Gina: I love that. It’s fascinating because when we talk about the year 2020 in general, the conversations are different. The issues are different. Everything is different. There was no playbook for any industry, let alone a university. I have so much empathy. My team has a lot of empathy because we understand that it’s not just how you keep the kids getting educated. It’s about sports and the whole athletic program. Income. Housing. Food. Security. Every university is an ecosystem in and of itself. It’s a mini city and you must think about how those play into the life of the student.
How else have college students been impacted by the covid-19 pandemic?
Having campus jobs, you don’t even realize that’s an income stream for them. They now are set back on their financial aid for the following year because they didn’t have a job this fall on a campus. They didn’t have a place to sleep on a campus. Many had to pivot through in terms of higher education. It has been good for me to focus on seeing where we can uplift other people in Philadelphia and the region, and in colleges across the country. We have a big coalition in California, a very significant group here in Philadelphia, but also another group. That’s a coalition of a Real College group in Texas. We’re also working with the United Way of King County up in the Northwest. We’re really trying to see this as a movement. It’s only five years old. The Hope Center is only two years into the movement, but I can see real progress and I can see real benefits for other people.
Can you tell us about some of your other accomplishments?
I am a new member of the Center City Proprietors Association (CCPA) in Philadelphia. I’m very excited to work with a business group focused on Philly. It’s expanded, it’s diverse. It has women in leadership. It has so many of the things that are a hallmark of my career. I’m also very excited because I feel that as the city goes so too does much of the region. It is a tough and a hard statistic, but we lost many businesses in downtown Philadelphia this year. They are not coming back, and I can say that, having come from the hospitality background of the last seven or eight years after journalism. It’s hard on the people I am talking about; Latinx folks who you might not see at a restaurant, the owners. I’m talking about business leaders. Our work to save Reading Terminal Market, which I never thought I’d experience, because I worked next to the market for seven years and knew firsthand its prosperity. You couldn’t get in there at lunchtime. You couldn’t even walk through there at Thanksgiving. It’s an important historic and cultural institution in the city that we want to make sure survives this.
Gina: I can’t imagine Philadelphia without it. When I was practicing law, I worked in City Hall. I worked in the Criminal Justice Center, and I worked in the Wanamaker Building. Every day I went to lunch at Reading Terminal Market. It’s the most iconic lunch location in Philadelphia.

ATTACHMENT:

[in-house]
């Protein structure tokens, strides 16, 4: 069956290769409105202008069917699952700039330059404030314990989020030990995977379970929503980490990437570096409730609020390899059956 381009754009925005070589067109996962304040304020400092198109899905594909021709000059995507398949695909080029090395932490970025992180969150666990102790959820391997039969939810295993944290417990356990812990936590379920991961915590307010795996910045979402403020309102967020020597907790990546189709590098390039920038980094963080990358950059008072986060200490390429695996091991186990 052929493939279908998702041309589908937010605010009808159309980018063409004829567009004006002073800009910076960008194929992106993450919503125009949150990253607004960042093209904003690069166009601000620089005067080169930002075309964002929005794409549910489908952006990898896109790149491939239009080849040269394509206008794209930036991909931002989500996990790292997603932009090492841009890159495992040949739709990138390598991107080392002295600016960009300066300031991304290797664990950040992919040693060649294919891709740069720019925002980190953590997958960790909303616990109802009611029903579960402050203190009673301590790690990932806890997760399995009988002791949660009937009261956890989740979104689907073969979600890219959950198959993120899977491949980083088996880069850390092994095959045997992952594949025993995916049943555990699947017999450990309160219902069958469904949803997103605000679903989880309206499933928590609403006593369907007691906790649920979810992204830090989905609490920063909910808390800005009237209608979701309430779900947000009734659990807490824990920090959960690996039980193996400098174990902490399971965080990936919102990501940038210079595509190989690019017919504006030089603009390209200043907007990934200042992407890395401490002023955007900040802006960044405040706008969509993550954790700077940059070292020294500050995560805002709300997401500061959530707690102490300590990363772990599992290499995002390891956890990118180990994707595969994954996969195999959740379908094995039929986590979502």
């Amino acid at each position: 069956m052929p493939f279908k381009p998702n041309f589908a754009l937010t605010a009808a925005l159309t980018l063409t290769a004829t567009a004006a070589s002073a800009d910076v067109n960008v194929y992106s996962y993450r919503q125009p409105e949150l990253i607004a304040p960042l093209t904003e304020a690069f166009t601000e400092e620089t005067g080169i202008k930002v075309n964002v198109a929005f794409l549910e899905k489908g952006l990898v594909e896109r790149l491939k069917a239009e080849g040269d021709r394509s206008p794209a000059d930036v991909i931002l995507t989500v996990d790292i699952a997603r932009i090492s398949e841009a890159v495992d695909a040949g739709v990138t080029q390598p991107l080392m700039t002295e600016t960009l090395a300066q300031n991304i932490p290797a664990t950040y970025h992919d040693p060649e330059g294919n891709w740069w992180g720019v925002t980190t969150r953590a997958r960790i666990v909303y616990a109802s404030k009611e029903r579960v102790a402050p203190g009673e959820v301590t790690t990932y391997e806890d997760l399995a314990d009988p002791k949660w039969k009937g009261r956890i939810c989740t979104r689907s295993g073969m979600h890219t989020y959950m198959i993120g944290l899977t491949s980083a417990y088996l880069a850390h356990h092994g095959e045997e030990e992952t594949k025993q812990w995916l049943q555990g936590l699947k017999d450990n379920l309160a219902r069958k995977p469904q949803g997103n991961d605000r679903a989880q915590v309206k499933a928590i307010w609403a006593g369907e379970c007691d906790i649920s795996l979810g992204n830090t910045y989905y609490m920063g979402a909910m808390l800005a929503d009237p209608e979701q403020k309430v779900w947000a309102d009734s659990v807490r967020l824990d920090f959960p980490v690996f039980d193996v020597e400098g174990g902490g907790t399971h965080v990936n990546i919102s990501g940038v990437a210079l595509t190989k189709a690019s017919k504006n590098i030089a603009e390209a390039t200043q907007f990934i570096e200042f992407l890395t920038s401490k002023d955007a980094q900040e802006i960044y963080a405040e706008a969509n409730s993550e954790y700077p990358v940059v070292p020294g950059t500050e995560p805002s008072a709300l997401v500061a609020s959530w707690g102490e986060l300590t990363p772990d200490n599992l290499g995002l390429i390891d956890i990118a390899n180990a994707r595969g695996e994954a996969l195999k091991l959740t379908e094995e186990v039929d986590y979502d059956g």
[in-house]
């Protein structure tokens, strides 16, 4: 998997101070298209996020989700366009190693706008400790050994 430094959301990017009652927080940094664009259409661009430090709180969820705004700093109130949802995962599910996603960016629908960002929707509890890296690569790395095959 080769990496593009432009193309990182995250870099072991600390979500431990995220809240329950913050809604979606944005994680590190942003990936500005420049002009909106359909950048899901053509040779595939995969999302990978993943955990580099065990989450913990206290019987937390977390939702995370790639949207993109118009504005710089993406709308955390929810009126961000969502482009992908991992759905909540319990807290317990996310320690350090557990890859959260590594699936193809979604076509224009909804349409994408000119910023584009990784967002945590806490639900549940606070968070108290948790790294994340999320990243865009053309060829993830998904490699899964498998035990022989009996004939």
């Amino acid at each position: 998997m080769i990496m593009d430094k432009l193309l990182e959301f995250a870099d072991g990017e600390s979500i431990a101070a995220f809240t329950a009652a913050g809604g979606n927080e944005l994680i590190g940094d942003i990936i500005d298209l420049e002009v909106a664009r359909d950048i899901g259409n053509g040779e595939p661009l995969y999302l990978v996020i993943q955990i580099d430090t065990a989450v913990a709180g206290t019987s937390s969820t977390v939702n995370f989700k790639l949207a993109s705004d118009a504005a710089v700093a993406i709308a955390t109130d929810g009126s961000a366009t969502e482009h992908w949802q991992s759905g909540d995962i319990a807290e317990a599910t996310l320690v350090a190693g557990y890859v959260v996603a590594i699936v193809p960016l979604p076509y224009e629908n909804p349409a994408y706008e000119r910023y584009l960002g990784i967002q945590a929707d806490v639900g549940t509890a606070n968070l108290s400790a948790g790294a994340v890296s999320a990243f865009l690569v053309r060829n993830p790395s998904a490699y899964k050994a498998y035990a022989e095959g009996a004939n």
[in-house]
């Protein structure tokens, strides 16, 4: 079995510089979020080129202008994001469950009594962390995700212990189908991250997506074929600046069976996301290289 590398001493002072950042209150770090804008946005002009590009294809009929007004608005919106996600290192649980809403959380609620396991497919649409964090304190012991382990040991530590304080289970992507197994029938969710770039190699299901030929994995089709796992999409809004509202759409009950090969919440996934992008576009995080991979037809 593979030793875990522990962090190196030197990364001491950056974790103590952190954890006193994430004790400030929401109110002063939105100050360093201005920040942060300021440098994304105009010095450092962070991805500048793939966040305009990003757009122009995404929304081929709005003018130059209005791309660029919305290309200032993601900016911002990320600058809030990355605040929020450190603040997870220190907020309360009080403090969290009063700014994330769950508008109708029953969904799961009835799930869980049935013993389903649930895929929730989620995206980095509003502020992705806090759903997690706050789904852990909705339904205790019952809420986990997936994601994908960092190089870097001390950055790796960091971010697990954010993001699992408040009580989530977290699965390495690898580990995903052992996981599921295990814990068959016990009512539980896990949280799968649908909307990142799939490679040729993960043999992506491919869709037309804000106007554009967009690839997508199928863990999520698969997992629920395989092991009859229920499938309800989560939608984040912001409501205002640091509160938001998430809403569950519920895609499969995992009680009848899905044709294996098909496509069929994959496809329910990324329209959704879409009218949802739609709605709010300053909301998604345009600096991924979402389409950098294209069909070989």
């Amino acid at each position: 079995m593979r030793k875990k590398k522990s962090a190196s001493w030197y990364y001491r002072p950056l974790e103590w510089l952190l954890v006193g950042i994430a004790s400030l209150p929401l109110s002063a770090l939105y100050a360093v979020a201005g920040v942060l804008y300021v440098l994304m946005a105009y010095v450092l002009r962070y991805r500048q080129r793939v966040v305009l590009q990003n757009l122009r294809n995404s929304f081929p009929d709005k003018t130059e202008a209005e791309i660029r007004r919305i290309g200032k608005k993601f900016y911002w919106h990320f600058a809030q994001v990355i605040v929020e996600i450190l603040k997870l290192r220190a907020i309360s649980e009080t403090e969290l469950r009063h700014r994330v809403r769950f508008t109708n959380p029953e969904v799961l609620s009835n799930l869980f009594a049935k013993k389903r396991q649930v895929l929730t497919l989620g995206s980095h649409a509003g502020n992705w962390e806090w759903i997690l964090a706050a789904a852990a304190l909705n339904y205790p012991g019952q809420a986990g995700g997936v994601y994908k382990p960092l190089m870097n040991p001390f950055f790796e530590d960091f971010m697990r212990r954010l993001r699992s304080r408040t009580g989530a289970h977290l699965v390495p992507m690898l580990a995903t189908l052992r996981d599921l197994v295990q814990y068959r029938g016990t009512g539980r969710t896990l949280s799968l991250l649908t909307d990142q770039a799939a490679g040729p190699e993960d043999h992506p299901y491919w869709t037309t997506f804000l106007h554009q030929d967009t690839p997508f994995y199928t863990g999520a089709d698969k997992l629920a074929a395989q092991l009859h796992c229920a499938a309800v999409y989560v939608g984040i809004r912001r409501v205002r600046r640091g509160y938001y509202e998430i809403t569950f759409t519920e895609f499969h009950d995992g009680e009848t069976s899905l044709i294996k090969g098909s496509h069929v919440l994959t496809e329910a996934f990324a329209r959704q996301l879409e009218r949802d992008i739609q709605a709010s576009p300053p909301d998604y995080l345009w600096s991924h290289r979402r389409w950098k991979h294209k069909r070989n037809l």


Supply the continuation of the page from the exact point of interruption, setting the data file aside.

Deirdre: When I was nominated for CCPA and voted in, I said, “Sure, of course I’ll find some time to really promote something that’s so important to our city, which is the business community.” We can’t survive without a strong business community and seeing it rally and knowing that there’s the possibility that we’ll have a stronger community gets my heart. I know from working in Center City, how vital the business community is to Philadelphia. It changes everything. City taxes relate to police and fire, which relate to property, which then relate to so many aspects of our life. They beacon out from the City of Philadelphia to the rest of the region. I’m proud of that. I’m new and excited to see if there are ways that I can help promote and market the city and use some of my PR talents to help other businesses survive. That’s very important to me.
It’s important, especially for people outside of Philadelphia who really don’t know Philadelphia demographics. We’re an extremely diverse city and there’s so much importance that business commerce and the tourism bring to the city.
Philadelphia loves Philadelphia. It has something for everyone. If you’re into it, you can find it in our city. We love and embrace pretty much everybody. You can do your own thing in our city and be happy and healthy and find some sympathetic folks to do it with you. That is the magic of this city, it is a “big small town.”
Gina: The magic of Philadelphia is its diversity at every level. It’s the diversity of jobs, the diversity of people, the diversity of religions, the diversity of food cultures, even down to the “South Philly” in our language. There’s just so much in Philadelphia. I know because I’m originally a South Philly girl. I went to St. Maria Goretti.
Deirdre: That’s where you were with Sheila Hess.
Gina: Yes. We were in the same homeroom all through high school.
Deirdre: She’s an amazing representative for our city. That’s what I mean—we are a tight community. I’ve been in the center, so I understand. Sixteen years at the Philadelphia Inquirer, I edited the editions for South Jersey, Burlington County, Camden County, and Cherry Hill. Then I went to the Pennsylvania Convention Center, which is still the biggest economic driver in the state. And we need that center to fill back up with people and meetings. There’s some hopeful news that that we’ve been hearing lately. It will be great and wonderful to just see Philadelphia get back on track.
What is happening with the Philadelphia Flower Show in 2021?
The Philadelphia Flower Show is going to be outdoors at FDR Park in South Philadelphia.